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Understanding the Commercial Traveler Rule

Under the commercial traveler rule, an employee traveling on the employer's business is regarded as acting within the course of employment during the entire period of his or her travel. Workers' compensation coverage applies to the travel itself and also to other aspects of the trip reasonably necessary for the sustenance, comfort and safety of the employee. But the commercial traveler rule does not cover all of an employee's activities. Personal activity not contemplated by the employer might constitute a material departure from the course of employment. (Latourette v. Workers' Comp. Appeals Bd. (1998) 17 Cal. 4th 644, 652.)

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Understanding the Premises Line Rule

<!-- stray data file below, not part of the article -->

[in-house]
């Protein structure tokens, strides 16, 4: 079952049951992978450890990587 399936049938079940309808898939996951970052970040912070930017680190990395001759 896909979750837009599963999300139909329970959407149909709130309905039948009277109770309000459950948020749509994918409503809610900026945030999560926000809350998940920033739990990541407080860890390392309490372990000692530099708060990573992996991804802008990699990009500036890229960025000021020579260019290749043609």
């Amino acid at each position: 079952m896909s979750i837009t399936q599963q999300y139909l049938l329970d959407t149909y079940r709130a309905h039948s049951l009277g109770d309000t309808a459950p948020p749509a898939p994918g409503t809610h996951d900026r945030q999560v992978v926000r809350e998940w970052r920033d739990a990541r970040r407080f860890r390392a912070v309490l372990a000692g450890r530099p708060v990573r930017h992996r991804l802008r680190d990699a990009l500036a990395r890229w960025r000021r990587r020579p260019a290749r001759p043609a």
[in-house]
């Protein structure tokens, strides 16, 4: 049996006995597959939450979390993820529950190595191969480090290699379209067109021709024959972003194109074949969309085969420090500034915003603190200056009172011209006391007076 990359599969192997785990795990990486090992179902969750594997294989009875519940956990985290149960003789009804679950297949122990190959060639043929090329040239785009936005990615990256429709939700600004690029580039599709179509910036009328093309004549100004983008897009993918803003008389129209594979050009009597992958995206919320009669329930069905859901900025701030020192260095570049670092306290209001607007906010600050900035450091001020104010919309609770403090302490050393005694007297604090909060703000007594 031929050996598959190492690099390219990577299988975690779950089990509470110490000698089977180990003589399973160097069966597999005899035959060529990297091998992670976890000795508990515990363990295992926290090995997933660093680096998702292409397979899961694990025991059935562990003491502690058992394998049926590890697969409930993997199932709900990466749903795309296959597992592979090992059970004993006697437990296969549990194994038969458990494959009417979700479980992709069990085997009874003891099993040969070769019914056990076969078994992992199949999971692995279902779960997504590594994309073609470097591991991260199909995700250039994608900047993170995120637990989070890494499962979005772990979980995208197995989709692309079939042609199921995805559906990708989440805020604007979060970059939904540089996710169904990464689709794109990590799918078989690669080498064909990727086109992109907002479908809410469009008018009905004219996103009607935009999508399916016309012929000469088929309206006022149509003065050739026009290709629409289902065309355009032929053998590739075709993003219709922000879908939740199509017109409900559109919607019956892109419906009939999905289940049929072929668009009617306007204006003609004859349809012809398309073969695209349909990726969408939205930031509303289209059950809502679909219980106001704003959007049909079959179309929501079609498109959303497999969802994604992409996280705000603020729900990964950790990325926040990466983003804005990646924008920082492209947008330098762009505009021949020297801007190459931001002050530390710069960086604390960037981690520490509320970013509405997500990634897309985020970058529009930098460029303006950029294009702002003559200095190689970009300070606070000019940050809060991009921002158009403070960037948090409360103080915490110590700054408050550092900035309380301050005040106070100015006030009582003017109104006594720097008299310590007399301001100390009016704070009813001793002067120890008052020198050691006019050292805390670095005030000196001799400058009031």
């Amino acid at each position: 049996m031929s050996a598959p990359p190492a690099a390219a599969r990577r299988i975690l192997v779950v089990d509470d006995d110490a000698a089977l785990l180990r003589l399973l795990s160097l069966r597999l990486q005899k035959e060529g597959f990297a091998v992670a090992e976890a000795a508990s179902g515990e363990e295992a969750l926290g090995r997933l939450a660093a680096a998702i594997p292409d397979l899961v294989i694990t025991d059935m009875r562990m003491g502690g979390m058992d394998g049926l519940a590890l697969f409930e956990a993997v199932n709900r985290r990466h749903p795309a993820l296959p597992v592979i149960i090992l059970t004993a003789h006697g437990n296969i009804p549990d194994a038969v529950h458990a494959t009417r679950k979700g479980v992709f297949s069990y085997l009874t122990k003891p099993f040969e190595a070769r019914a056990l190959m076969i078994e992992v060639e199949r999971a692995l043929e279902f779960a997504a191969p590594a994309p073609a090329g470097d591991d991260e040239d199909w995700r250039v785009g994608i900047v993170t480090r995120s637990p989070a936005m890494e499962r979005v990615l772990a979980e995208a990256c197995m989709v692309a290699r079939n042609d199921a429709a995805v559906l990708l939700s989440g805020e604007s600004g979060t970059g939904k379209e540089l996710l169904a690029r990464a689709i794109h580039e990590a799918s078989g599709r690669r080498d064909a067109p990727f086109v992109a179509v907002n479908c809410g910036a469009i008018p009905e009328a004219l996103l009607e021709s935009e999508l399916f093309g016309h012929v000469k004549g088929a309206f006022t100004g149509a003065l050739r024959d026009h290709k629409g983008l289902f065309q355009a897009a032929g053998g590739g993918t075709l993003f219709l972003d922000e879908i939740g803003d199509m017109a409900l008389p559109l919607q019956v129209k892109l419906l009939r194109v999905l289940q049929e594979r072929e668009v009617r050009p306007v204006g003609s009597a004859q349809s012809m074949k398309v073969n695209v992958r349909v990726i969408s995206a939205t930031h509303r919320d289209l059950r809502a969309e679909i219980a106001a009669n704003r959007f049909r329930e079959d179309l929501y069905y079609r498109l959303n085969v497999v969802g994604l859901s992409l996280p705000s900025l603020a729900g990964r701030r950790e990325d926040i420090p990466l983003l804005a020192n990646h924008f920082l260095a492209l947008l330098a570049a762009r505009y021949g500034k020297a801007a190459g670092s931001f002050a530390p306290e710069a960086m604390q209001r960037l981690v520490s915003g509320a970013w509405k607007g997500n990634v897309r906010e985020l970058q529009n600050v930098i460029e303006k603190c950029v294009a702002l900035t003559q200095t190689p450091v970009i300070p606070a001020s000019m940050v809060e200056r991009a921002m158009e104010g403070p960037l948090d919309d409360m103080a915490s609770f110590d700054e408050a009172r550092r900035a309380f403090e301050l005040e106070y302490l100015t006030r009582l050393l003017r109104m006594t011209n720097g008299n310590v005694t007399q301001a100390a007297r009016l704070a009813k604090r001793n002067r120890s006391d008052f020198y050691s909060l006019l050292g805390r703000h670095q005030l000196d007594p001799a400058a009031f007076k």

Under the judicially created going and coming rule, an employee's injury while commuting to and from work is not compensable under the workers' compensation system, absent special or extraordinary circumstances. That's because long ago, the California Supreme Court believed that an employee going to and from the place of employment did not render any service for the employer. (Ocean Accident and Guarantee Co. v. IAC (1916) 173 Cal. 313, 322.) But, "In an effort to create a sharp line of demarcation as to when the employee's commute terminates and the course of employment commences, courts adopted the premises line rule, which provides that the employment relationship generally commences once the employee enters the employer's premises." (Wright v. State of California (2015) 233 Cal. App. 4th 1218, 1231.) Injuries occurring after an employee has arrived on the employer's premises generally are presumed compensable as arising in the course of employment. Moreover, what constitutes the...

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